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How did Argentina’s mental 2-3-4-1 formation get on in it’s first outing?

Jorge Sampaoli experimented with an interesting new formation against Singapore, but did it pay off?

Jorge Sampaoli is probably a 4-4-2 man at heart.

But the Argentina manager’s reputation is such that he can’t do things by half any more, hence why he played a 2-3-4-1 formation against Singapore.

Spot the defender

Spot the defender

With no Lionel Messi and no Gonzalo Higuain it fell to Juventus’ Paulo Dybala to lead Argentina’s merry, and rather large, band of attackers.

But, wouldn’t you know it, defender Federico Fazio was the man who opened the scoring, in the 25th minute.

It makes sense when you think about it. All that focus on how to stop the attackers leaves the door wide open for one of the two defenders on the pitch to sneak in and score.

How did you let Federico Fazio score?

How did you let Federico Fazio score?

It was then the turn of Argentina’s attack.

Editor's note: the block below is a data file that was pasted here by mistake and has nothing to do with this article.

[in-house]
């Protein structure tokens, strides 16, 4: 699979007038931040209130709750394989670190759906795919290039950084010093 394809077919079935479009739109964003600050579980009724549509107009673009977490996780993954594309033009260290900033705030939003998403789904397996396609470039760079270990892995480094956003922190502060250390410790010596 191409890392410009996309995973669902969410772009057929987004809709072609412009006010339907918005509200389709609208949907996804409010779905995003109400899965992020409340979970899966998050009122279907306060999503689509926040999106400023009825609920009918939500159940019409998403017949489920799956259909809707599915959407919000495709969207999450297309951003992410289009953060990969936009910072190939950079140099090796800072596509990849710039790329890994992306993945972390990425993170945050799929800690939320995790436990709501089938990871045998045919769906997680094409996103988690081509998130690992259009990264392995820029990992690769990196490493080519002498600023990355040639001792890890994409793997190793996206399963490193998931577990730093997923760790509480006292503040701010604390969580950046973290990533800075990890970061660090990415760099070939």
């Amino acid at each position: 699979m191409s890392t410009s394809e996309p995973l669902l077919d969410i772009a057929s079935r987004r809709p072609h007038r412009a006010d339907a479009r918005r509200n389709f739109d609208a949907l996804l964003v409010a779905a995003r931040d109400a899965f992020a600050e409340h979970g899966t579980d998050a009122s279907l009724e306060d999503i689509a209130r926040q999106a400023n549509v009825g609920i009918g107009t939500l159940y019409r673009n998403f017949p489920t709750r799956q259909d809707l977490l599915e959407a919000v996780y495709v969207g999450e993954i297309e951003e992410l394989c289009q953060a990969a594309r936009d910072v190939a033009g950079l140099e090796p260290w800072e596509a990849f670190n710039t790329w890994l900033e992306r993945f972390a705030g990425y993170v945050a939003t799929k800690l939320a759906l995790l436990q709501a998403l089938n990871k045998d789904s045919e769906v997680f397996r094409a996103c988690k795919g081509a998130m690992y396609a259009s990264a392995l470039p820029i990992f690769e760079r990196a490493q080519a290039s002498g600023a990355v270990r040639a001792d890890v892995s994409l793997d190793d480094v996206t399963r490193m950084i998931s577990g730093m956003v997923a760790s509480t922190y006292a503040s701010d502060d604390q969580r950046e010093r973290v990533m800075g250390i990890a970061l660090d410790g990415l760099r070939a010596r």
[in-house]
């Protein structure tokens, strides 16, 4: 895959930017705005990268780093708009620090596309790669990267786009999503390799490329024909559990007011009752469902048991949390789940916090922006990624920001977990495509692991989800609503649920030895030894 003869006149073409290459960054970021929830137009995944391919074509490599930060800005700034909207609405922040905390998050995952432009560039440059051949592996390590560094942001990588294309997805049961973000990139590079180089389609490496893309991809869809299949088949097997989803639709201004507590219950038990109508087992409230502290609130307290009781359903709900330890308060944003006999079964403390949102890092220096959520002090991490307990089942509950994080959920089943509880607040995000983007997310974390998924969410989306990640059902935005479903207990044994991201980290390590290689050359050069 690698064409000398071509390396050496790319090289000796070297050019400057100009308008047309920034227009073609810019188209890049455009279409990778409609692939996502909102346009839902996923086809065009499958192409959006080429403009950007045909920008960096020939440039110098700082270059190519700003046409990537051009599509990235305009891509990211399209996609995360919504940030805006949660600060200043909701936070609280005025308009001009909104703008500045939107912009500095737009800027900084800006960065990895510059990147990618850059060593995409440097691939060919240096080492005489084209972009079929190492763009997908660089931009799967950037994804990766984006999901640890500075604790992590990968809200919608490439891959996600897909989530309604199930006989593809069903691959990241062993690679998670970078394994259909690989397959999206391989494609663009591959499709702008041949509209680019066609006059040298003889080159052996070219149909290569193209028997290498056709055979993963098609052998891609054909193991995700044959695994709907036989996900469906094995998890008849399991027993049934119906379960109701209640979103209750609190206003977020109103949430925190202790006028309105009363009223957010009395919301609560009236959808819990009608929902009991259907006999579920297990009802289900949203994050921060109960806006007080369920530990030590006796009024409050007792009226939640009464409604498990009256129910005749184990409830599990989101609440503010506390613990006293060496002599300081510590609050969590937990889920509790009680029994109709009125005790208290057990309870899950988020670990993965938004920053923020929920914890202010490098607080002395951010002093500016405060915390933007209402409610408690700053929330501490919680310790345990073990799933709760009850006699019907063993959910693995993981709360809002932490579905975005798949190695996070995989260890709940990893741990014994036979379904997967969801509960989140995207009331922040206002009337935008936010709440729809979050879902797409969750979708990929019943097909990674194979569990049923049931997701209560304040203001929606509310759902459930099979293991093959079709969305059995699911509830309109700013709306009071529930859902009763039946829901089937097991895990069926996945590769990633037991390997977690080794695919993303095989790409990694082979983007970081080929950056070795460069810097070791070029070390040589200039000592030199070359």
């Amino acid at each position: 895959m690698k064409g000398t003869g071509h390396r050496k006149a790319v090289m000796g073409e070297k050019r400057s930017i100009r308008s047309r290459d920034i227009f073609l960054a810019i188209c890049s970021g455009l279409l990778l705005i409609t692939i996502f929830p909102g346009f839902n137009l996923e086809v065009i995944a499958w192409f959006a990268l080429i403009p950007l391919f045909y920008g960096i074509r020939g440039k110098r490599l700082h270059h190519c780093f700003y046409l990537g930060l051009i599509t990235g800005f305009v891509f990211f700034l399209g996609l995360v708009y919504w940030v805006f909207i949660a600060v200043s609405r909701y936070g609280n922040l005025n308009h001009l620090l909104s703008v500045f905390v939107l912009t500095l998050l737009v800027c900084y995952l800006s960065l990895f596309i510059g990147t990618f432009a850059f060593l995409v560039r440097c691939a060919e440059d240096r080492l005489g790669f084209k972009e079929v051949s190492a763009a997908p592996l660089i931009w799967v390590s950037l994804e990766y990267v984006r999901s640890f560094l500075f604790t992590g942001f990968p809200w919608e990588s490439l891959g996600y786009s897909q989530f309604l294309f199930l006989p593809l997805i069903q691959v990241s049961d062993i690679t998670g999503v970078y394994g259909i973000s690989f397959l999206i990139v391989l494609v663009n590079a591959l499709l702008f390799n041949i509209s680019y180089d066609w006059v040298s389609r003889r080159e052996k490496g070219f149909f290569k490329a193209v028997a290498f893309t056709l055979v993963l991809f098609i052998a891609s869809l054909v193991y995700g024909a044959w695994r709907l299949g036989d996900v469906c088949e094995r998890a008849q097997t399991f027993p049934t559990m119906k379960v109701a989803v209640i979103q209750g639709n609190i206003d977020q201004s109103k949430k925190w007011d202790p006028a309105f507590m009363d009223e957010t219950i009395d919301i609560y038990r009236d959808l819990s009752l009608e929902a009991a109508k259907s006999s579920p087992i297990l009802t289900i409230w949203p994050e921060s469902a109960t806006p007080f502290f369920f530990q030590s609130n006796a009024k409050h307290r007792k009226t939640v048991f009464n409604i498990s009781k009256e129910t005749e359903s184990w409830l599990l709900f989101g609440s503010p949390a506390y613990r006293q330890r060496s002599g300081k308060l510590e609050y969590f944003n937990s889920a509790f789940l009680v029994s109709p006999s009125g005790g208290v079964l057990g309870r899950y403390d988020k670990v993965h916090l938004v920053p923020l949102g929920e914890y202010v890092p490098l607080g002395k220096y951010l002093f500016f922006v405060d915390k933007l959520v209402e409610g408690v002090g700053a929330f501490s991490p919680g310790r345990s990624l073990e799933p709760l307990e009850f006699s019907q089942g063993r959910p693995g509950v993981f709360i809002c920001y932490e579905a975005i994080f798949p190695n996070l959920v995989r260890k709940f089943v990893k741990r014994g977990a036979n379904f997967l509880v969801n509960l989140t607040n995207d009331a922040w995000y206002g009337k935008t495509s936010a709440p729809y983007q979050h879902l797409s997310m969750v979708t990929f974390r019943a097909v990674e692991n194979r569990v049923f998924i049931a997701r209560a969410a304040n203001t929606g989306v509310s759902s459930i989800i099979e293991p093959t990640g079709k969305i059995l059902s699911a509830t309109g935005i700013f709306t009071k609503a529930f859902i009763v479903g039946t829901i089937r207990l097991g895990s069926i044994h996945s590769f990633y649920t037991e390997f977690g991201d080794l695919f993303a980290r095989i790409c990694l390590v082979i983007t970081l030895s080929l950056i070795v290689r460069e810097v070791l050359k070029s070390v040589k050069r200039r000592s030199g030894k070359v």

Sevilla’s Joaquin Correa scored in the 31st minute to be followed by debutants Leandro Paredes and Alejandro Gomez.

Lucas Alario and Angel Di Maria added the gloss in the 90th minute to give Argentina a resounding 6-0 win.

Thanks for coming lads. Same time next week?

Thanks for coming lads. Same time next week?

So Sampaoli’s mental new defender-less formation looks like an absolute winner against Singapore.

Argentina’s commitment to attacking was proved by the fact, as provided by Opta Javier, eight outfield players’ average position was in the opposition half.

But if Singapore need some encouragement they did at least manage to stop Dybala from scoring, which is better than most Serie A sides have fared this season.

We eagerly anticipate Arsene Wenger trialling the formation in Arsenal’s first game next season.

Future Ballon d’Or winner?